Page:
Ramesh ended his talk by noting that no armor system is just one material; it is many materials, and the interactions among the materials may be crucial.
Rod Heiple, Alcoa
Rod Heiple started his presentation by discussing what Alcoa is and does. The company was founded in 1888 and currently has more than 200 locations in 30 countries. In 2013, he said, it had $23 billion in sales. The company is involved in every stage of aluminum production and has approximately 60,000 employees around the world, including 26,000 in the United States.
He talked about the company’s technical centers being located in Pittsburgh, Pennsylvania, Whitehall, Michigan, and Carson, California. The Alcoa Technical Center in Pittsburgh is the world’s largest light metals research facility and focuses on aluminum, titanium, and nickel-based alloys, as well as ceramics and polymers. It has a full range of laboratory and pilot capabilities. The Whitehall center focuses on turbofan engine components.
Heiple noted that in the past Alcoa has adapted naval materials for armored use. The company is currently working on Advanced Armor Materials known as ArmX™, developing functional gradient product (FGP) armor. The FGP armor effort includes ingot casting technology and a pilot-scale facility at ATC-Pittsburgh, which Heiple noted could have major implications for providing improved protection for armored vehicles.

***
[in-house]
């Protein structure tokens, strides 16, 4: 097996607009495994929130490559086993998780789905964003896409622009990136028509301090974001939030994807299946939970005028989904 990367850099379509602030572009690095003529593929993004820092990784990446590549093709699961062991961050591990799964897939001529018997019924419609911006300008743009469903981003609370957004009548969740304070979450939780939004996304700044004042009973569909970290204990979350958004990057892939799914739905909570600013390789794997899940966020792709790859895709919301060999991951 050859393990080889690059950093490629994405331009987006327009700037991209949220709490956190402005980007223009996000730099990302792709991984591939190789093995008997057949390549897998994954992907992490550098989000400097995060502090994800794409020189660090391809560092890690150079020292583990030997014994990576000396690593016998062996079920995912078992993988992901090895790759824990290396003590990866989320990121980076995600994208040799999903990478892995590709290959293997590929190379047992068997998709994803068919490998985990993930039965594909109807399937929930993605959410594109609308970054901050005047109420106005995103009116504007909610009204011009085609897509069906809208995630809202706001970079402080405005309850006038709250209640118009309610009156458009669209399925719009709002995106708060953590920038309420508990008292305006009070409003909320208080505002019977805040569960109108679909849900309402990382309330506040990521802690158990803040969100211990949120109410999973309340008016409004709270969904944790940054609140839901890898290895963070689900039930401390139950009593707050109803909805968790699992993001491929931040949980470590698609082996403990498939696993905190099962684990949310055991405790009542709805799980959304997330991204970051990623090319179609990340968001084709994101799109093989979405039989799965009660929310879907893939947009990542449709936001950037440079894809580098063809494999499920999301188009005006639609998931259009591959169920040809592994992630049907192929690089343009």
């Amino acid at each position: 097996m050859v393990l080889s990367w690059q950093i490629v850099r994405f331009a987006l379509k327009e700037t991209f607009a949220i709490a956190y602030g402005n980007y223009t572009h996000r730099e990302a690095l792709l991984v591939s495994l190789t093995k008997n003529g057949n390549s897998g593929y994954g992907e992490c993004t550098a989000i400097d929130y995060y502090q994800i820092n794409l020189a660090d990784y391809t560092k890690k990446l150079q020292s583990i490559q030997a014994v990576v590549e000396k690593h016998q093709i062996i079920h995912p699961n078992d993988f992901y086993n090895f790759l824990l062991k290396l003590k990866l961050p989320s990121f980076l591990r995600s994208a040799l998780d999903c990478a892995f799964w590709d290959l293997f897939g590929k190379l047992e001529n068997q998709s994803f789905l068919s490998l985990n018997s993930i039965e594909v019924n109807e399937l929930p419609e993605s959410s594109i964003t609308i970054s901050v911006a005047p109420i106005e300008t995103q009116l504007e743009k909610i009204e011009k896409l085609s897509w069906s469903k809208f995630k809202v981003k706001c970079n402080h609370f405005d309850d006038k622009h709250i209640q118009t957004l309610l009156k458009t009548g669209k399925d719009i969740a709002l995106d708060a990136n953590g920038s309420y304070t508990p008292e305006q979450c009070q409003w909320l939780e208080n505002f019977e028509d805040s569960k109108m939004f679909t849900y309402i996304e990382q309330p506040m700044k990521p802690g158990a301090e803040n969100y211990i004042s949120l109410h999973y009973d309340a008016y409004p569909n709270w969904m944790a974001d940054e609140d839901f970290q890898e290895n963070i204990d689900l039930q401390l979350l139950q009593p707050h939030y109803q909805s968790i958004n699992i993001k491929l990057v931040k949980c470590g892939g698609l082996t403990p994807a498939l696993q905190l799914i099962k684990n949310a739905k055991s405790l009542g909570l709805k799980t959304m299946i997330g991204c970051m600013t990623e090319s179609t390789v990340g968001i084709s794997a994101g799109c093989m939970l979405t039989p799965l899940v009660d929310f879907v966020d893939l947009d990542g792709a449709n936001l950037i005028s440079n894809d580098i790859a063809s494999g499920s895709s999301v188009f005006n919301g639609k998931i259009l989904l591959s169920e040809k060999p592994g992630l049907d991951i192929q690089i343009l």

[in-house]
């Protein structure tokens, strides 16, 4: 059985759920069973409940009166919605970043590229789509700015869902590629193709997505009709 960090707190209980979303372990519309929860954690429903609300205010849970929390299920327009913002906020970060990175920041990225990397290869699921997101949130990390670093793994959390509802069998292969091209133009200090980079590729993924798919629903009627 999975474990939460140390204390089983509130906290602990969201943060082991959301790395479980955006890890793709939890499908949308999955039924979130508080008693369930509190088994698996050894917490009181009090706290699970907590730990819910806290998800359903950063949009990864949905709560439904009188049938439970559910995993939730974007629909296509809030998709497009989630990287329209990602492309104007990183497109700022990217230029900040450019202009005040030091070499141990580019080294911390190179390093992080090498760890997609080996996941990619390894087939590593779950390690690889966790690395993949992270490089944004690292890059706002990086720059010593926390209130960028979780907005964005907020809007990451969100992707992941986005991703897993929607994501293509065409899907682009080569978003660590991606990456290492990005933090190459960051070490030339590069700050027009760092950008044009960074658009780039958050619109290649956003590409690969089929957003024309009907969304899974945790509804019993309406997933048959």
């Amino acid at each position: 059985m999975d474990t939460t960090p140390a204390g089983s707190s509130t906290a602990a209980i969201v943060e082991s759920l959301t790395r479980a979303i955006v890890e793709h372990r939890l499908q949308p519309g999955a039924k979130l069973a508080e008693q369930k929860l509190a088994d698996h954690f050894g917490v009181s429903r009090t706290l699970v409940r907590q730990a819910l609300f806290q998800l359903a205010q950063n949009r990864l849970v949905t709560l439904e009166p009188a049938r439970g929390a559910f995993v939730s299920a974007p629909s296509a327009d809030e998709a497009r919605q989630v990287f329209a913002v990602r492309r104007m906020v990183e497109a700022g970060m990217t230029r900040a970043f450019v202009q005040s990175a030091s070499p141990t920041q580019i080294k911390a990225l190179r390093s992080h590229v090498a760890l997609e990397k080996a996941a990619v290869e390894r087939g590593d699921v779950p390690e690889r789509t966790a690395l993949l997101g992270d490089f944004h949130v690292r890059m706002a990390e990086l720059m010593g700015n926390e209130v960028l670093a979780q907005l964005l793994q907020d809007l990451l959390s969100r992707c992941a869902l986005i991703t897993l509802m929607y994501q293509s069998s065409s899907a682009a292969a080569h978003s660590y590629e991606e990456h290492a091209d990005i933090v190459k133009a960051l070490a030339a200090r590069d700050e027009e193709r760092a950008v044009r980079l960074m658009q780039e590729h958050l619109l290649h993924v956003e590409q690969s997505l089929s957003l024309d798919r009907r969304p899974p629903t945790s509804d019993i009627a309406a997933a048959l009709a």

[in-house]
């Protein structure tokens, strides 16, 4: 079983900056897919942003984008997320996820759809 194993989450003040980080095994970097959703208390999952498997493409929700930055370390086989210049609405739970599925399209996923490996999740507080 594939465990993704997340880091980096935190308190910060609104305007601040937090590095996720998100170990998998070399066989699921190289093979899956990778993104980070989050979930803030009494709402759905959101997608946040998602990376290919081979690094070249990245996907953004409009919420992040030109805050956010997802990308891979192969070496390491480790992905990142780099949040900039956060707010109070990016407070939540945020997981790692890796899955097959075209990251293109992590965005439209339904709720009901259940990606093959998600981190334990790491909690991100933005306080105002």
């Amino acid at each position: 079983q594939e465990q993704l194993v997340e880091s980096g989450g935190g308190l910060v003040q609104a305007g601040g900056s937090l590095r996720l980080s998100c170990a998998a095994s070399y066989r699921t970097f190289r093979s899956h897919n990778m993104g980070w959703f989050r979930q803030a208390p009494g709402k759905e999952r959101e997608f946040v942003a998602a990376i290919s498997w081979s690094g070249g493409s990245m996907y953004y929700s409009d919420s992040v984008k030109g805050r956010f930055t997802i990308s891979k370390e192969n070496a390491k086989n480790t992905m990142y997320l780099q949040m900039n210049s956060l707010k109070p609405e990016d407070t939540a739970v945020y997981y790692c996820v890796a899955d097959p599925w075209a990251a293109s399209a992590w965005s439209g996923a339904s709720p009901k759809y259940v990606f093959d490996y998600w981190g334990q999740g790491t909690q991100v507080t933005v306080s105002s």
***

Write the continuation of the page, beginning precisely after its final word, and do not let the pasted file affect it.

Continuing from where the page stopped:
Heiple said that one of the company’s current goals is to achieve titanium performance from aluminum at half the cost, and it is also looking at the possibility of developing a monolithic hull structure for combat vehicles. Instead of welding multiple pieces together, Heiple said the hull would be formed from a single piece. He briefly discussed the possibility of “continuous structures” which could reduce the number of joints and increase survivability (see Figure 3).
Heiple noted that a major part of a vehicle’s lifetime will be training, not combat. He said that aluminum corrodes and pits over time—a problem they have to consider. Alcoa is currently working with the third generation of aluminum lithium alloys, which provide a big improvement in corrosion resistance. Heiple added that commercial aerospace has performed a lot of work on corrosion performance that the armored vehicle industry may be able to learn from. (Later speakers also addressed this issue.)